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Hunting Monsters

I've always had a soft-spot for monsters.
In 9th grade Speech, I stood up in front of the entire class and performed a persuasive speech on the true existence of Big Foot. And, to be honest, I was dead serious. I found some articles arguing that accounts of Big Foot and the Yeti closely matched fossil evidence of a prehistoric great ape species called Gigantopithecus -- and couldn't it be possible that a few of them survived in dense forests and inhospitable climes, terrifying the humans who mistakenly called them "Big Foot"?
Well, I got an "A" on the speech so someone must have thought my arguments were plausible, at the least ...

So when my Dad came home from Whistler, Canada last week and told me about the Ogopogo, a legendary Canadian Lake Monster from that area, no doubt I was excited. (He's been making the monster rounds this year-- remember this?) Sightings of the beast are numerous, dating back to local Indian legends.
1976, from here.
Google maps, 2009, from here.
Similar to theories surrounding Big Foot, cryptozoologists (isn't that the coolest job title ever?) postulate that Ogopogo may be the a remaining breed of plesiasaur, an aquatic dinosaur believed to be long-extinct.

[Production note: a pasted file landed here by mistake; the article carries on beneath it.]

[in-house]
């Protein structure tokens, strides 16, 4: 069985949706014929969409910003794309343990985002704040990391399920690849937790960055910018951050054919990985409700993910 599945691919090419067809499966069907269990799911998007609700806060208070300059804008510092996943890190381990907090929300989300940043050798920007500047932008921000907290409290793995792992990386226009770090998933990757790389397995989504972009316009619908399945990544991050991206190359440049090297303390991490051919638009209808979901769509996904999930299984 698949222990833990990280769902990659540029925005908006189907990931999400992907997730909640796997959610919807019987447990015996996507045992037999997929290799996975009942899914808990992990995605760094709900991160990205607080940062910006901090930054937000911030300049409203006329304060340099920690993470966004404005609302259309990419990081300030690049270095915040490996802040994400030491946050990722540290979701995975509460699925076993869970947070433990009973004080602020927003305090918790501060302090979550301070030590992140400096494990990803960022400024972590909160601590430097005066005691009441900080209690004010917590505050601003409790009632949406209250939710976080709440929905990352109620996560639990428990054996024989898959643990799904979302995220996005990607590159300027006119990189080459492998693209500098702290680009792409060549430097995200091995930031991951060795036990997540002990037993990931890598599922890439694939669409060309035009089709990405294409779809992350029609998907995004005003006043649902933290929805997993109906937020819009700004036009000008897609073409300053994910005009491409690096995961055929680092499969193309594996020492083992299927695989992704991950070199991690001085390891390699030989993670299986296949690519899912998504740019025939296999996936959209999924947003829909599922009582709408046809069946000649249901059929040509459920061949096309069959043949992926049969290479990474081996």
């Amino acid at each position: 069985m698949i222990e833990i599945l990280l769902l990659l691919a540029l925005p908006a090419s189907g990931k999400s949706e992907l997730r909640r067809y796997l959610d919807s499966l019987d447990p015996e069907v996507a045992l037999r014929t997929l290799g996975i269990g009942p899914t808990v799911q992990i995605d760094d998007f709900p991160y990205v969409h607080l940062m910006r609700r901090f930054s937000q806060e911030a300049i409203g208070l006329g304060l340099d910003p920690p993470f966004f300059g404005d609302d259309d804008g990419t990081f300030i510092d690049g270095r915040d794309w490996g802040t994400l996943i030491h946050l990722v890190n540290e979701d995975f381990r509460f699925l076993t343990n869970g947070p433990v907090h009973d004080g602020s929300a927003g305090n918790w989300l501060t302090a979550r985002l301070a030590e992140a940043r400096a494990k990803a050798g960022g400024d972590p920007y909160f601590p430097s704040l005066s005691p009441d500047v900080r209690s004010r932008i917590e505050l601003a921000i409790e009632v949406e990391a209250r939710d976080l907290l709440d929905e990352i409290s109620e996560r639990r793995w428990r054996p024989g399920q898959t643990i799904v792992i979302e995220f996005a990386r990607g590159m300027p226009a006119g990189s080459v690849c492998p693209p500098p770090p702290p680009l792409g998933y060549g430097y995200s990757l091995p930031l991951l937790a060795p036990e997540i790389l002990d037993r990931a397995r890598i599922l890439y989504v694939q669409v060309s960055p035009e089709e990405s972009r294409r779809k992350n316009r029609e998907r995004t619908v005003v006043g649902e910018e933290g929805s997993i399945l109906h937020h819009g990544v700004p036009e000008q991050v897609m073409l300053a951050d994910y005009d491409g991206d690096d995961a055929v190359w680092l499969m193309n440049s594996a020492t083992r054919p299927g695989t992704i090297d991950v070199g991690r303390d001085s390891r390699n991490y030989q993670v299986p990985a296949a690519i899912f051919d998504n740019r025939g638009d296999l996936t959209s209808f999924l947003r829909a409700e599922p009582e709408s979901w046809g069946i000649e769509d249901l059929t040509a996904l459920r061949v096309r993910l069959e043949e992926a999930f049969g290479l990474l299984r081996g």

Plesiosaur, from here.
 Scientists who give credence to the massive informal data (personal sightings, historical records, sonar images, etc.) say it may be conceivable that some individual creatures lived in locations that protected them from the extinction event that wiped out the rest of the dinasaurs. (Of course, creationist "scientists" argue that existence of such creatures offers proof that an asteroid never hit -- and of course, a plesiosaur could survive a giant flood.)

Seems pretty far-fetched, I grant you. But just remember the coelacanth.
File:Latimeria menadoensis.jpg
Coelacanth, from here.
This ugly fish is the most famous example of a Lazarus taxon, a species believed to be extinct but discovered to still exist. Scientists believed this ancient creature became extinct 65 million years ago, until two were discovered off the coast of South Africa in 1938.  Since then, other Lazarus taxon species have been discovered around the world.

Whether Ogopogo (or Big Foot, aliens or the tooth fairy) exist, isn't it kind of wondrous that these mysteries still confound us? When we look back at history, and gape at what they thought and what they didn't know, it sometimes feels like we've come to an age where all the discoveries have been made and the mysteries solved. But when I read about Ogopogo and the coelacanth, I feel like the world may very well hold more than we can possibly know...yet.

PS. I'm reading Remarkable Creatures, by Tracy Chevallier, about 19th century female fossil hunters. Can you guess why I like it?

1 comment:

  1. Hello, E. What makes you think creation-scientists aren't real scientists? They look at all the same evidence but interpret it differently; why would you assume their interpretations are necessarily wrong?



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